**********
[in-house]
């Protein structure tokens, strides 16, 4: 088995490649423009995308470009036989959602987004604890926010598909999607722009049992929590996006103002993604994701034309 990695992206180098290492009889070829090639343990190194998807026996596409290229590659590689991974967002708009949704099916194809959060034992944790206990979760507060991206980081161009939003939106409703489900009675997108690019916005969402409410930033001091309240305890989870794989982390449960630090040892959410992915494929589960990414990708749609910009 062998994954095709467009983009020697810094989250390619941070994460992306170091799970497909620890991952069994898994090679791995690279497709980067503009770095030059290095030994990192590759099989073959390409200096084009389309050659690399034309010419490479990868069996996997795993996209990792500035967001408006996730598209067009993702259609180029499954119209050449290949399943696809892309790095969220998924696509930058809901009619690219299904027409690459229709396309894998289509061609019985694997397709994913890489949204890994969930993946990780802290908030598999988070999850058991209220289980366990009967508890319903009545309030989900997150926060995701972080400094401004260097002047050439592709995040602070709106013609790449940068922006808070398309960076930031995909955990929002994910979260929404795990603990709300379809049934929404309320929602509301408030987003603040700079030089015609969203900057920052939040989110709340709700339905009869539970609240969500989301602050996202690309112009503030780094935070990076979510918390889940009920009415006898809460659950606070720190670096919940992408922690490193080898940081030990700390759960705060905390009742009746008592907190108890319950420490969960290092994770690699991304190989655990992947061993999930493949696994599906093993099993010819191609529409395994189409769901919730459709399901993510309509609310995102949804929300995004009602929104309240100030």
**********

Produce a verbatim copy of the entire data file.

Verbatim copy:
[in-house]
């Protein structure tokens, strides 16, 4: 088995490649423009995308470009036989959602987004604890926010598909999607722009049992929590996006103002993604994701034309 990695992206180098290492009889070829090639343990190194998807026996596409290229590659590689991974967002708009949704099916194809959060034992944790206990979760507060991206980081161009939003939106409703489900009675997108690019916005969402409410930033001091309240305890989870794989982390449960630090040892959410992915494929589960990414990708749609910009 062998994954095709467009983009020697810094989250390619941070994460992306170091799970497909620890991952069994898994090679791995690279497709980067503009770095030059290095030994990192590759099989073959390409200096084009389309050659690399034309010419490479990868069996996997795993996209990792500035967001408006996730598209067009993702259609180029499954119209050449290949399943696809892309790095969220998924696509930058809901009619690219299904027409690459229709396309894998289509061609019985694997397709994913890489949204890994969930993946990780802290908030598999988070999850058991209220289980366990009967508890319903009545309030989900997150926060995701972080400094401004260097002047050439592709995040602070709106013609790449940068922006808070398309960076930031995909955990929002994910979260929404795990603990709300379809049934929404309320929602509301408030987003603040700079030089015609969203900057920052939040989110709340709700339905009869539970609240969500989301602050996202690309112009503030780094935070990076979510918390889940009920009415006898809460659950606070720190670096919940992408922690490193080898940081030990700390759960705060905390009742009746008592907190108890319950420490969960290092994770690699991304190989655990992947061993999930493949696994599906093993099993010819191609529409395994189409769901919730459709399901993510309509609310995102949804929300995004009602929104309240100030």